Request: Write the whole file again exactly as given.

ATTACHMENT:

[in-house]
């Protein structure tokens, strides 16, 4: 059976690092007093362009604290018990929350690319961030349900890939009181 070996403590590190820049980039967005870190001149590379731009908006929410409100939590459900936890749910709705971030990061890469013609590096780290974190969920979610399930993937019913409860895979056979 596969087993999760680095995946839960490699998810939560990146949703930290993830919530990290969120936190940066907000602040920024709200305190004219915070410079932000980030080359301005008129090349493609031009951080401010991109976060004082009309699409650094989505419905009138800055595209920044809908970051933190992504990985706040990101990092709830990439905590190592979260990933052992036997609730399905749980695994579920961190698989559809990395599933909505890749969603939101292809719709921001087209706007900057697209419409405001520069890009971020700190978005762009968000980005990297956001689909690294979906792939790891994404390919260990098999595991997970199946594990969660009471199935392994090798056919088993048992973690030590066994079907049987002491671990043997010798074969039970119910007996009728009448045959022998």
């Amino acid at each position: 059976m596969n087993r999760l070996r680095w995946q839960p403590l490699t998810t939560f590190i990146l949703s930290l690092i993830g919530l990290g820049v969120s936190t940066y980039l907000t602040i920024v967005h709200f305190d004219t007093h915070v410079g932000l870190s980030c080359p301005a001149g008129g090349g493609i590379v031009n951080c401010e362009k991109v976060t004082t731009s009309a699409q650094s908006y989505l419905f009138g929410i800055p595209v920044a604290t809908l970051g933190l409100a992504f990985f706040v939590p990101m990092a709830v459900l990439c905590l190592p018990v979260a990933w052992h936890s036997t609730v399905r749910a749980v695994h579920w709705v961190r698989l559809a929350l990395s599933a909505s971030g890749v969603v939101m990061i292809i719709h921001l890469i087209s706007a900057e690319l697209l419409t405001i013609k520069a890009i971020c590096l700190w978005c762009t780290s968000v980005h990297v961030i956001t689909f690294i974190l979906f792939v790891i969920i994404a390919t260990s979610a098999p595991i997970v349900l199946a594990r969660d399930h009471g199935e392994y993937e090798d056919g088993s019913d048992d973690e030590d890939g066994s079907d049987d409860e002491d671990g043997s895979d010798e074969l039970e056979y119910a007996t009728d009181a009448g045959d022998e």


[in-house]
């Protein structure tokens, strides 16, 4: 059976690092007093362009604290018990929350690319961030349900890939009181 070996403590590190820049980039967005870190001149590379731009908006929410409100939590459900936890749910709705971030990061890469013609590096780290974190969920979610399930993937019913409860895979056979 596969087993999760680095995946839960490699998810939560990146949703930290993830919530990290969120936190940066907000602040920024709200305190004219915070410079932000980030080359301005008129090349493609031009951080401010991109976060004082009309699409650094989505419905009138800055595209920044809908970051933190992504990985706040990101990092709830990439905590190592979260990933052992036997609730399905749980695994579920961190698989559809990395599933909505890749969603939101292809719709921001087209706007900057697209419409405001520069890009971020700190978005762009968000980005990297956001689909690294979906792939790891994404390919260990098999595991997970199946594990969660009471199935392994090798056919088993048992973690030590066994079907049987002491671990043997010798074969039970119910007996009728009448045959022998």
């Amino acid at each position: 059976m596969n087993r999760l070996r680095w995946q839960p403590l490699t998810t939560f590190i990146l949703s930290l690092i993830g919530l990290g820049v969120s936190t940066y980039l907000t602040i920024v967005h709200f305190d004219t007093h915070v410079g932000l870190s980030c080359p301005a001149g008129g090349g493609i590379v031009n951080c401010e362009k991109v976060t004082t731009s009309a699409q650094s908006y989505l419905f009138g929410i800055p595209v920044a604290t809908l970051g933190l409100a992504f990985f706040v939590p990101m990092a709830v459900l990439c905590l190592p018990v979260a990933w052992h936890s036997t609730v399905r749910a749980v695994h579920w709705v961190r698989l559809a929350l990395s599933a909505s971030g890749v969603v939101m990061i292809i719709h921001l890469i087209s706007a900057e690319l697209l419409t405001i013609k520069a890009i971020c590096l700190w978005c762009t780290s968000v980005h990297v961030i956001t689909f690294i974190l979906f792939v790891i969920i994404a390919t260990s979610a098999p595991i997970v349900l199946a594990r969660d399930h009471g199935e392994y993937e090798d056919g088993s019913d048992d973690e030590d890939g066994s079907d049987d409860e002491d671990g043997s895979d010798e074969l039970e056979y119910a007996t009728d009181a009448g045959d022998e």